New weapon in the arsenal to fight barley powdery mildew

A new genetic discovery from an Ethiopian landrace has potential to significantly improve resistance in barley to powdery mildew.

For the first time researchers at the Centre for Crop and Disease Management (CCDM) have found a gene that is resistant to all forms of powdery mildew, without affecting yield. The discovery was made through genetic screening of exotic barley lines from other countries.

The CCDM’s lead researcher Simon Ellwood said currently, the best genetic resistance to powdery mildew in barley involves the mlo-11 mutation, which provides resistance to all known pathotypes of mildew.  Unfortunately for barley growers mlo-11 also causes tissue damage, resulting in reduced photosynthetic capacity and reduced yields.

“We’ve found a promising new variant of mlo-11. This variant is structurally different and does not possess the known side-effects effects of mlo-11.”

Dr Ellwood said his team at the CCDM are now bulking up the seed for breeding companies. This seed will be used by breeding companies to include this resistance in new barley varieties. Although this new weapon won’t be available immediately, barley growers can expect better resistance to powdery mildew in their crop within the next few years.

The genetic screening process

For some time, Dr Ellwood’s team have been screening exotic barley lines from various countries, including China, Ethiopia, Uzbekistan and Turkey.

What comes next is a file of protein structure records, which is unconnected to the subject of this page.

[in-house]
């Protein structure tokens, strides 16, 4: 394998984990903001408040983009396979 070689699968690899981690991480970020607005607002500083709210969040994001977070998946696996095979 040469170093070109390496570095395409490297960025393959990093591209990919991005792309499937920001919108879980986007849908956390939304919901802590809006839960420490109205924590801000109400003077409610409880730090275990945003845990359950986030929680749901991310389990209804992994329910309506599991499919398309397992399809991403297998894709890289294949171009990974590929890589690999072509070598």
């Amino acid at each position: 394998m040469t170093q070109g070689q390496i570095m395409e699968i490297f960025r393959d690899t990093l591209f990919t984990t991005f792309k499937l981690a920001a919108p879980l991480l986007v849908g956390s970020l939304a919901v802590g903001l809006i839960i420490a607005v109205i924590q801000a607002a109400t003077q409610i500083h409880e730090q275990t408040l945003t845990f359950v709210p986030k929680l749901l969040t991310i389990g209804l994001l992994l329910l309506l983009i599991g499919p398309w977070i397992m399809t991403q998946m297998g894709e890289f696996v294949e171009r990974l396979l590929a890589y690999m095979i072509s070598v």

The pocess involves growing the plants and testing them for resistance after infecting them with powdery mildew. Simon said the key is to look for resistance other than major dominant resistance genes, which inevitably break down in the field.

Despite the process taking several years, this solution is helping fight a major economic challenge for the Australian barley industry, making the time well worth it.

“At a time when fungicide resistance is becoming a major problem for Australian grain growers, I’m delighted my team has found a genetic solution to preventing powdery mildew infection, meaning less need for fungicides, and allowing growers to become more sustainable and profitable,” said Dr Ellwood.

The Centre for Crop and Disease Management is a national research centre co-supported by Curtin University and the Grains Research and Development Corporation.

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Rachel Geller

Nice post. Thanks for sharing this post with us. It will be really helpful. Keep posting.

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